Pure Roger Corman quality. Screenplay done in six weeks, $68,000 budget, recycled monster from Teenage Caveman (1958). Gene Corman, AIP, a week of shooting, and this is your outcome.
Space Flight, Alien Embryos, The Thing From Another World (1951). Were Ridley Scott and John Carpenter fans? Blood pooling, microscope, threat from outer space, no phoning home on this trip. Personal Security, Trombone Recital, Once Upon A Honeymoon, Decorating With Phones, Dr. F Apology, Crow’s Pregnant, Pearl. “Hey, Ed Nelson of Ed Nelson Plumbing and Heating”, “From a sentence by Gene Corman”, “Help! The conductor is having a seizure!” “This band stinks” or “This has been thoroughly Corman-ized”?
Really like this one! First, you got this straight-up WEIRD short that’s way too into the story as opposed to the advertising (honestly took me many re-watches until I figured out its true purpose). It’s so exceptionally riffed!
The main feature is good, reliable Corman stuff. The “Steve” angle is such a fun running gag!
Both sets of Host Segments are good. I personally thought it was funny and bold that they tried a “role reversal” with the new Dr. Forrester and Pearl dynamic.
Also (to me): Everyone involved seem noticeably more enthusiastic than usual since they were done with the grind (and outside frustration) that was the MST Movie.
Season Seven is a short-but-excellent cluster of episodes and this was a great kick-off experiment!
Those experiencing Deja Vu are not alone. Alexander Lazlo ported his Blood Beast (1958) music over to Attack of the Giant Leeches (1959). Another Corman film released the next year and a classic MST experiment.
Oh, I wish I knew what this short was about.
And that perving angel’s creeping me out.
It’s another one where the short overshadows the movie, but Blood Beast is still a pretty good watch. I think Steve and Steve will agree with me. Who knew NASA in the 50’s was such a small organisation?
I’ve been told that the short has something to do with phones, much as A Young Man’s Fancy pushes the wonders of electrical appliances. If so, it’s being oblique about it. Instead, it appears to be an odd playlet about a songwriter who is about to go consummate with his wife after having gotten married a year ago. That’s when he gets a call informing him that a show’s prima donna wants him to have a song rewritten by tomorrow. So, an angel named Wilbur is sent to aid him. This is the source of my primary gripe with the short. I’ve always despised the Celestial Bureaucracy trope (C.S. Lewis has made it clear that bureaucracy is a better fit in Hell’s portfolio), and here it gets cranked up to eleven. What’s more, it’s a musical in the fashion of Design for Dreaming, only more grating.
As for the feature, it’s pretty much a rehash of It Conquered the World, but with a smaller cast and a more compact setting. Also following the Roger Corman creed of cinematic reduce reuse recycle, the monster costume had previously been seen in Teenage Cave Man and is even being worn by the same guy. While It Conquered the World is one of Corman’s stronger efforts, this (which he technically only produced) is an inferior product on every level. The primary blame rests with the underwhelming performances by the cast. In particular, the actress portraying Donna is incredibly lifeless. I wasn’t at all surprised to learn that she only has two other credits in her filmography.
This episode is noteworthy in how it has two sets of host segments. The first set is Thanksgiving themed as part of its initial run in the 1995 Turkey Day Marathon, while the latter are a more conventional lot. Personally, I prefer the former, which contain some truly brilliant material. The Stuffing vs. Potatoes is hilarious, though the claim of stuffing being a superior vehicle for gravy is one I regard as dubious. However, one thing that is incontrovertible is that mincemeat is nasty. Meanwhile the standard host segments fall flat. IMO Dr. Forrester and Pearl don’t mesh well. With a couple of exceptions, their interactions are pure Deep Hurting and the ones in this episode are the worst of the lot.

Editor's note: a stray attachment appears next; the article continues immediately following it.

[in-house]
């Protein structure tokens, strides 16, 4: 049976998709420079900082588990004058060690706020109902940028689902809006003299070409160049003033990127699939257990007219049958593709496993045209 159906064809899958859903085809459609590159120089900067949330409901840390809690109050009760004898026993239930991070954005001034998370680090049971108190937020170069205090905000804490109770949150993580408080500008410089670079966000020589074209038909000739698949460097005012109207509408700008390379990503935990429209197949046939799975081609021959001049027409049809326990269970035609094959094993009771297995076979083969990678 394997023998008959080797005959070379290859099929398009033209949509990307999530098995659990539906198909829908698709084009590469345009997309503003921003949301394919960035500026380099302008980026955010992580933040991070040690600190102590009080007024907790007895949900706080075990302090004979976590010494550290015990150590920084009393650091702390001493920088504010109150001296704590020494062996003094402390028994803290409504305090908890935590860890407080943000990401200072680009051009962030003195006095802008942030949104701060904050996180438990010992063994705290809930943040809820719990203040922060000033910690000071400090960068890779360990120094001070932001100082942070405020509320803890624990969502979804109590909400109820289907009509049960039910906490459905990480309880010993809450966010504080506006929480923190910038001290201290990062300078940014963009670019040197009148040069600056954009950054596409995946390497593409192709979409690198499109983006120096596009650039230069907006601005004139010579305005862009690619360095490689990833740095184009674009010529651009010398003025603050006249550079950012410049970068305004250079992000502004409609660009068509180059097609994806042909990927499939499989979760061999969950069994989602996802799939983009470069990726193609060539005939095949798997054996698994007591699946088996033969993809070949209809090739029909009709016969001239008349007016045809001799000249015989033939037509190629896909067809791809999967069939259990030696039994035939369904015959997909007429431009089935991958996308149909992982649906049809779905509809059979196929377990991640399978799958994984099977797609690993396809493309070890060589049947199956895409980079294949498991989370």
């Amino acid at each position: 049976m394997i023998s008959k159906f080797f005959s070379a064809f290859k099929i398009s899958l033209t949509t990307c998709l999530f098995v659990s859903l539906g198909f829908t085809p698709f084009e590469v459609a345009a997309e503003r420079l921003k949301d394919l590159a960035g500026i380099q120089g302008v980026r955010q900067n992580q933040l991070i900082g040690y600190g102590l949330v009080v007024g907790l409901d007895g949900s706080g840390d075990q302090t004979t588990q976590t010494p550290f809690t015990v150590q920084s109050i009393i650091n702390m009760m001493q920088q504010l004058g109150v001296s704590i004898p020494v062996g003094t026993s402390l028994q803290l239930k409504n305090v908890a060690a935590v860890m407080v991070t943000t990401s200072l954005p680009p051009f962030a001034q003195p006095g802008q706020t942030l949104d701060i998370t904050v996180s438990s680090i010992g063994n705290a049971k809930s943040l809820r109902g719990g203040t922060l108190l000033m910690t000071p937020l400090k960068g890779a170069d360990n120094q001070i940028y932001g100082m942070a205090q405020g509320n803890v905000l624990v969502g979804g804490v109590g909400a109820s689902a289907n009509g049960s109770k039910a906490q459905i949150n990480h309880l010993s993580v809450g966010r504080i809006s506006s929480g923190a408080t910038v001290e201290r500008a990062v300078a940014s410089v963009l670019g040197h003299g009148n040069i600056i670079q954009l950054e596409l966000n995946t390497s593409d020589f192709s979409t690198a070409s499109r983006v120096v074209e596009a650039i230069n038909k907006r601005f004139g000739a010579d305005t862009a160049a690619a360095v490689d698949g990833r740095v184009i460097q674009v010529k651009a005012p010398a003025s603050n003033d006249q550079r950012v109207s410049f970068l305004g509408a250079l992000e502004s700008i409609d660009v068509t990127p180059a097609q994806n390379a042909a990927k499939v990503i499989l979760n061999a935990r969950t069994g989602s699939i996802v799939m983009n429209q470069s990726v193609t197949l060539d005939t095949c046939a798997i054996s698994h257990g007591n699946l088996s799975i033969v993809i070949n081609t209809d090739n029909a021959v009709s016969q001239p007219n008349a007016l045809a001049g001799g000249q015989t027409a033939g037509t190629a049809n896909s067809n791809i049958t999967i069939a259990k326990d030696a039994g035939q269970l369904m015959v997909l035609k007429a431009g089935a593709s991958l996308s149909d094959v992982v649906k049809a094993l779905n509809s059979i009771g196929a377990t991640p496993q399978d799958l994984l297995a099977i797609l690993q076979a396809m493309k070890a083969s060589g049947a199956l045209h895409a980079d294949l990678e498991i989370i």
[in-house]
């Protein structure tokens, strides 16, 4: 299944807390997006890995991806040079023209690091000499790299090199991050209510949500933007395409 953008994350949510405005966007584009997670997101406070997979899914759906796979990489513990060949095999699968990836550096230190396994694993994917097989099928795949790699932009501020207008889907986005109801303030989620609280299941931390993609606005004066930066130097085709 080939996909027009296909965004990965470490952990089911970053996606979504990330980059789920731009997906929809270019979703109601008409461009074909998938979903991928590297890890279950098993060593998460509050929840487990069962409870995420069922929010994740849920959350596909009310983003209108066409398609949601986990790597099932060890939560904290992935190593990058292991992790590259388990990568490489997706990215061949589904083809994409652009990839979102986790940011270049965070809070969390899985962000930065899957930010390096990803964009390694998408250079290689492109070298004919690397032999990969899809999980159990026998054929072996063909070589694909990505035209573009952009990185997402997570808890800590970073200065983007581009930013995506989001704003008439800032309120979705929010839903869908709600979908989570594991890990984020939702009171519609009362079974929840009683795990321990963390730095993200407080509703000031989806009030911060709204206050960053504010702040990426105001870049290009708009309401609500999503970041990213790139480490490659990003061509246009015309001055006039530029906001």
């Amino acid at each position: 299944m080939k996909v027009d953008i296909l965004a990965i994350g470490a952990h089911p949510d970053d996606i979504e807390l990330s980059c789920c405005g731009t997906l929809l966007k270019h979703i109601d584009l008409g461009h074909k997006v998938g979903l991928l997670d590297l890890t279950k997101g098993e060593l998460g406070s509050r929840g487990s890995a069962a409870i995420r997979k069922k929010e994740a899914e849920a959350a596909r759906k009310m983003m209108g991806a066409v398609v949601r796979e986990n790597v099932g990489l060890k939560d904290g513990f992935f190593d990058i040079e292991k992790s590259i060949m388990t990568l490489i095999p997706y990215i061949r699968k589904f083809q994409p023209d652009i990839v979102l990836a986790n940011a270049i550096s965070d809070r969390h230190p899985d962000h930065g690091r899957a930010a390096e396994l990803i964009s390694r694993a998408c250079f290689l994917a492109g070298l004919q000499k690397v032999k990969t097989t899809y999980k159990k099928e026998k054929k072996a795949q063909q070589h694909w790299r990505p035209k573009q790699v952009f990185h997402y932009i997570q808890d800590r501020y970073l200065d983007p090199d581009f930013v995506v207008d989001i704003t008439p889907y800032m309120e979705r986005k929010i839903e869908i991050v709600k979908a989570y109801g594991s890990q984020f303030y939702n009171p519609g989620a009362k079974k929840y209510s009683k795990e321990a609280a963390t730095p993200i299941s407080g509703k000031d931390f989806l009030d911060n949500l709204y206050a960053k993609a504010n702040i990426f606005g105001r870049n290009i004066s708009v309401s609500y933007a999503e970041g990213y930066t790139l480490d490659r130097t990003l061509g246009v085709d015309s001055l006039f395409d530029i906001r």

This is a top-notch episode, with one of the best shorts ever. I mean seriously, Cary Grant and Ginger Rogers? Oh wait, it’s not that Once Upon A Honeymoon. Still, it is a hoot, and one I reference often… “I want more wishing in the wishing song!”, and every time I hear Bad Co.'s Rock and Roll Fantasy, I have to belt out “It’s all part of my kitchen fantasy”. The fact that they were trying to sell phones with this thing, it just boggles the mind.
We also get a Roger Corman movie, and I love me a Corman movie, whether riffed or un-riffed. This is a pretty bad one, though. Fortunately Mike and the Bots are there to see us through it. The riffing is on point right out of the gate, and you know you are in for a fun ride by the tone they set during the opening credits. The cast is tiny, and the acting wooden, but I will take Steve and Steve in a cage match between any 2 Kens from any other movie.
It is definitely worth having the Vol. 16 set for the two versions of the host segments. I always watch the Turkey Day segments when I pop in the DVD, but I haven’t done that in a while. My Season 7 rewatch starts this week, so I will have to make sure I take in both versions of the segments when it gets underway (I have a couple more season 6 episodes left first). As a former band geek (I have been a geek of many stripes), I do enjoy the trombone lesson segment, but otherwise the Turkey Day segments are better from what I recall.
This episode is also proudly featured as one of my prized signed mini-posters:
Between the two, I definitely prefer the Turkey Day host segments. They’re better written, Mary Jo gives my favorite performance of hers as the Comedy Central version of Pearl, and I can never get enough of Mike as ‘Smilin’ Jack Perkins.